If you’ve ever had someone say to you, “Come in here and shut the door,” because you “need some feedback” on that project you just finished, you may have an instant aversion to the word “feedback.” For many of us, it’s a synonym for “criticism” or “blame.” And really, who needs that?
What It Is, and What It Isn’t. Misunderstanding what feedback is and how it works keeps many lawyers from using this powerful tool to improve their practices. The real concept is simple … READ THE REST
Nothing But the Ruth!
Forgive me, but I’m going to jump on my soapbox today.
I’m a licensed attorney in Arizona and we have a mandatory bar, so all of us have to pay to play. In 2014, I paid $460 for my bar dues, and Arizona was ranked 10th in the nation for having the highest bar dues. Despite this, the State Bar of Arizona Board of Governors voted to increase annual bar dues to $520 — even though they had information that said this would result in a $3.7 million cash surplus by 2019.
What does a bar association need with $3.7 million? … READ THE REST
The associate walked into my office clearly upset and asked if we could talk. She closed the door and let loose: “George is such an asshole! He makes my life miserable and now he’s given me a bad review!” She checked off the details of this partner’s abuse and ineptitude, and the many reasons she hated working with him.
I worked with Lisa when she came into the firm a few years back and found her to be an excellent researcher, with the promise of becoming an excellent attorney. She did great work on several of my cases and I had enjoyed watching her career blossom. Recently, however, her performance had lagged. … READ THE REST
Ask the Experts
Question: I hate public speaking, but I do it because I’m told it’s good marketing. But when I take days to prepare for a single speech that brings me no new business, I’m inclined to refuse the next invitation. What am I not getting about public speaking as an effective marketing tactic?
Today in “Ask the Experts from the Legal Marketing Association,” Marguerite Downey, Tina Emerson and Ian Turvill weigh in on public speaking for lawyers, and arm you with tools for making your efforts pay off … READ THE REST
The Friday 49 BONUS DOWNLOAD
This is not your usual Friday Five. Who among us couldn’t use some good advice? An encouraging little nudge or two in the right direction, or a timely kick under the conference table? And who needs good advice more than a new lawyer?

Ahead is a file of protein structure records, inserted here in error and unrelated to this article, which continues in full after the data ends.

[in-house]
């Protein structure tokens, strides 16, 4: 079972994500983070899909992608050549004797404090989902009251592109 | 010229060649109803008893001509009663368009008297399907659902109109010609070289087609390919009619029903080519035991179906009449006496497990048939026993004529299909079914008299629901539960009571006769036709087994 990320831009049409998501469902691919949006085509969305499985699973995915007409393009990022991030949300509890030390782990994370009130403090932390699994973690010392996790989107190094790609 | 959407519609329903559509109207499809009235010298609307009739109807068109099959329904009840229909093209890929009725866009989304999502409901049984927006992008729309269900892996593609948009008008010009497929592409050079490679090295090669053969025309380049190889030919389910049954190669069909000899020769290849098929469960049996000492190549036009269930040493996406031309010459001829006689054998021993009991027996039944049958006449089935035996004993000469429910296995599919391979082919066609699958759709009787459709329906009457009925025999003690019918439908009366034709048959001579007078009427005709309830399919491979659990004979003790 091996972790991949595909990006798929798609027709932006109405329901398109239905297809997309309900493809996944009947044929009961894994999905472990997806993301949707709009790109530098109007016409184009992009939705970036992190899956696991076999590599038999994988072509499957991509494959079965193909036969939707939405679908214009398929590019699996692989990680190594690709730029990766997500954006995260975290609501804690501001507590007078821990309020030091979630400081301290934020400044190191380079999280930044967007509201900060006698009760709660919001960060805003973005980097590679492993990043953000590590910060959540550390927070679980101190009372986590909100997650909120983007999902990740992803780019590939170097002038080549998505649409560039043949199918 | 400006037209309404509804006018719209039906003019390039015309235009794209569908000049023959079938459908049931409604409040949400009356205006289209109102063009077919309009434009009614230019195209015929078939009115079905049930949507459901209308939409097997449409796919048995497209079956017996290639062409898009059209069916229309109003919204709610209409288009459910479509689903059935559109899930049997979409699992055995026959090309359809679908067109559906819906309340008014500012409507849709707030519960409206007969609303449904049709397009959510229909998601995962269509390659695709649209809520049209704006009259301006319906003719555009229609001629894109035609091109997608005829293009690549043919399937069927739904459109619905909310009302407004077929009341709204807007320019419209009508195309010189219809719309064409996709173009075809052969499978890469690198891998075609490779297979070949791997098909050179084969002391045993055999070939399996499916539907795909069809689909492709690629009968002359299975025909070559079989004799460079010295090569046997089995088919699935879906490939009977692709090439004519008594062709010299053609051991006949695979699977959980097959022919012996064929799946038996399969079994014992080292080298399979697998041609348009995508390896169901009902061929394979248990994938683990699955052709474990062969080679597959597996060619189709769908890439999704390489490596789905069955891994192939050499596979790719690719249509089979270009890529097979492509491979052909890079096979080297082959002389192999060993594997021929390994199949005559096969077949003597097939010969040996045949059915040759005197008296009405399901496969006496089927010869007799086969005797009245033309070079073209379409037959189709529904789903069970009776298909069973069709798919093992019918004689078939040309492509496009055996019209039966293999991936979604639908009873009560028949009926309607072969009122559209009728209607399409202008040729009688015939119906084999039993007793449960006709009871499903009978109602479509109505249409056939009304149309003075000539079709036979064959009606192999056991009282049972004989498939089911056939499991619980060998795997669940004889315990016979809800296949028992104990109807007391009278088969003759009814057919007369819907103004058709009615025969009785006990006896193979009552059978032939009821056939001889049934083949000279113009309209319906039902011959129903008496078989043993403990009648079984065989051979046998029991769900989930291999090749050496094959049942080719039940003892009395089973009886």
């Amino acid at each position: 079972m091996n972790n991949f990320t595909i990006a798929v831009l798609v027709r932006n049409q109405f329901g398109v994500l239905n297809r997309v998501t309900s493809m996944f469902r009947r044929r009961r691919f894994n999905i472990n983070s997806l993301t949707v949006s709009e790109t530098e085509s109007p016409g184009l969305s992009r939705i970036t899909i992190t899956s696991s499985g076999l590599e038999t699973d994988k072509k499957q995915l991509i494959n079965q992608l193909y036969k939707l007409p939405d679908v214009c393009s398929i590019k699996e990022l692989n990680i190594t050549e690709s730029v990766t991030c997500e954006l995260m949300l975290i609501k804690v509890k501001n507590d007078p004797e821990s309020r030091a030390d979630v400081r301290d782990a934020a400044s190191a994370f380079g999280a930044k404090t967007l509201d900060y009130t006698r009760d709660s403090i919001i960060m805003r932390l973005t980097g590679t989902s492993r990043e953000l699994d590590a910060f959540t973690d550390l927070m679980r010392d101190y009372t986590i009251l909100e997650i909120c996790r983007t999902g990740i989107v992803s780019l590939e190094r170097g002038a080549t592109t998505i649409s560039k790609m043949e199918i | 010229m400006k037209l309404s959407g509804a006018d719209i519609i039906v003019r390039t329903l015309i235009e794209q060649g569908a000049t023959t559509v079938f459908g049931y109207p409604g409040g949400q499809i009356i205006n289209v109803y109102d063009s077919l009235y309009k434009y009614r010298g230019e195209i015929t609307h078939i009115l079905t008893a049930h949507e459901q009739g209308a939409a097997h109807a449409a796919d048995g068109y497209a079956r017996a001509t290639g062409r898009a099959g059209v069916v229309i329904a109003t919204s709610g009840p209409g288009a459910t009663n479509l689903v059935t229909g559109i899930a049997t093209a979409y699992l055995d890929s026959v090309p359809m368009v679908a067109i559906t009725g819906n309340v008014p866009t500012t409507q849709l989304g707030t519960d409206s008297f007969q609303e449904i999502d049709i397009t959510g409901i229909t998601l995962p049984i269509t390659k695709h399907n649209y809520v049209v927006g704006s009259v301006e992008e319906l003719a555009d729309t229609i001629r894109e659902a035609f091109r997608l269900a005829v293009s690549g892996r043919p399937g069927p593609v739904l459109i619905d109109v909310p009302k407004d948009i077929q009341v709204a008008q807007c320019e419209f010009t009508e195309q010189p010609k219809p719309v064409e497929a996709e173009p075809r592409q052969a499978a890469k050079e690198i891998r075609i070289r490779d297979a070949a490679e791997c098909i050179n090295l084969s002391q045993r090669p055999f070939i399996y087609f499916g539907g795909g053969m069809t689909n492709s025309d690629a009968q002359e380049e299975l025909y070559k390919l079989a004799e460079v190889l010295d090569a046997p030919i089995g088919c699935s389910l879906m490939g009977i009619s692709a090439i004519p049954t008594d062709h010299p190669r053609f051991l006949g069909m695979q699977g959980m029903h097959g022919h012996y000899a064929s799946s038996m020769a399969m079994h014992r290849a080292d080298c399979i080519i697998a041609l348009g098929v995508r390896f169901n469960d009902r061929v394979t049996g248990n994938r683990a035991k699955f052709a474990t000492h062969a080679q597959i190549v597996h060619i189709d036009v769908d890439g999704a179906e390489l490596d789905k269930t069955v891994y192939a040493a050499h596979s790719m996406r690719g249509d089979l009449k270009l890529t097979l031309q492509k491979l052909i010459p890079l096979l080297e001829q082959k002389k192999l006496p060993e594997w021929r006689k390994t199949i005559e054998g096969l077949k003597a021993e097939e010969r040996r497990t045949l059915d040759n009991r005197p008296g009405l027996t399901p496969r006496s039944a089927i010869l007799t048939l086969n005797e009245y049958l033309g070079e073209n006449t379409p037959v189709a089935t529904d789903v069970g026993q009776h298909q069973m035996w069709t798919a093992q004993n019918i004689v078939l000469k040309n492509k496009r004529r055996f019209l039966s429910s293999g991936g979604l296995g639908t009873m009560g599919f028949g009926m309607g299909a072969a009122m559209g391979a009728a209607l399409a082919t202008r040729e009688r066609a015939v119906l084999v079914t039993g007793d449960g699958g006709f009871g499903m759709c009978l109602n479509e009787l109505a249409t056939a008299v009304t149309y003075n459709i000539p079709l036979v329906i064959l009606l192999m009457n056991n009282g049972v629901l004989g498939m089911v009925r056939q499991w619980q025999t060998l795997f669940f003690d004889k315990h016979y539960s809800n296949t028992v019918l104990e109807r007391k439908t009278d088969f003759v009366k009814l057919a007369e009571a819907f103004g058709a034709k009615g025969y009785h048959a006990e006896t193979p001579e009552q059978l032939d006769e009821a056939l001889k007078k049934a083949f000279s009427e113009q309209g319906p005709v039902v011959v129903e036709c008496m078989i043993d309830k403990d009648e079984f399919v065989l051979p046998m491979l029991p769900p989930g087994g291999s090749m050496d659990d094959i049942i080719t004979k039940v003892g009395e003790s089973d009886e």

When we published “25 Tips for the New Lawyer” in 2011, it was a great big hit — and it’s still Attorney at Work’s second-most popular free download. And, just between us, it’s not only the new lawyers who have been downloading it — it seems those 25 tips resonate with more “tenured” lawyers as well.
Today — because we think you deserve an upgrade — we roll out the new, improved and expanded version of the original: “49 Tips for the New Lawyer.” … GET YOUR FREE DOWNLOAD
In her latest “Power User” series, Vivian Manning has been showing how to use Microsoft Word Styles to produce documents much more efficiently. In her last column, she showed how Heading Styles can be used to structure and even reorganize documents. This time, she shows how to use Heading Styles to automate your tables of contents. No more retyping page numbers!
Too often, people make the mistake of typing a table of contents from scratch — a tedious, time-consuming task fraught with the possibility of error. That unneeded effort doubles when the document gets edited, paragraphs move and page numbers change. It doesn’t have to be that way.
Word has the ability to quickly — and accurately — create an easy-to-update table of contents for your document. All you need is a document that’s properly prepared, using Word’s Styles. Then, in just a couple of clicks, Word will automatically pull every heading that has a Heading Style applied to it into a fresh table of contents, with corresponding page numbers. … READ THE REST